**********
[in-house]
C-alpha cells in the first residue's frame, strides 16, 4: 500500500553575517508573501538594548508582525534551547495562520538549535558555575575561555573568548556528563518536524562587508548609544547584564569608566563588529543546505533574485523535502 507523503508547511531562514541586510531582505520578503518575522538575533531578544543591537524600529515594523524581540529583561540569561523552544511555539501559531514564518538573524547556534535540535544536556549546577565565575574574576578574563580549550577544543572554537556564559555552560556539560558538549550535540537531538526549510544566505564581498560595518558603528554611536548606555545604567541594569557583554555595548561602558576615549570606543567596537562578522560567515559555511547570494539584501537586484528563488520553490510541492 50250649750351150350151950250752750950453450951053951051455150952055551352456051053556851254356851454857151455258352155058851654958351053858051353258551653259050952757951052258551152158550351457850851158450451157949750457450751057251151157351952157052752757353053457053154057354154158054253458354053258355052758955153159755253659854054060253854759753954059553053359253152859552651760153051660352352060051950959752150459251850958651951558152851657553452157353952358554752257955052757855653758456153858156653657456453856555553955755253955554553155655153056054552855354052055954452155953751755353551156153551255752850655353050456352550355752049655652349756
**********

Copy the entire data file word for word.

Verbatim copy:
[in-house]
C-alpha cells in the first residue's frame, strides 16, 4: 500500500553575517508573501538594548508582525534551547495562520538549535558555575575561555573568548556528563518536524562587508548609544547584564569608566563588529543546505533574485523535502 507523503508547511531562514541586510531582505520578503518575522538575533531578544543591537524600529515594523524581540529583561540569561523552544511555539501559531514564518538573524547556534535540535544536556549546577565565575574574576578574563580549550577544543572554537556564559555552560556539560558538549550535540537531538526549510544566505564581498560595518558603528554611536548606555545604567541594569557583554555595548561602558576615549570606543567596537562578522560567515559555511547570494539584501537586484528563488520553490510541492 50250649750351150350151950250752750950453450951053951051455150952055551352456051053556851254356851454857151455258352155058851654958351053858051353258551653259050952757951052258551152158550351457850851158450451157949750457450751057251151157351952157052752757353053457053154057354154158054253458354053258355052758955153159755253659854054060253854759753954059553053359253152859552651760153051660352352060051950959752150459251850958651951558152851657553452157353952358554752257955052757855653758456153858156653657456453856555553955755253955554553155655153056054552855354052055954452155953751755353551156153551255752850655353050456352550355752049655652349756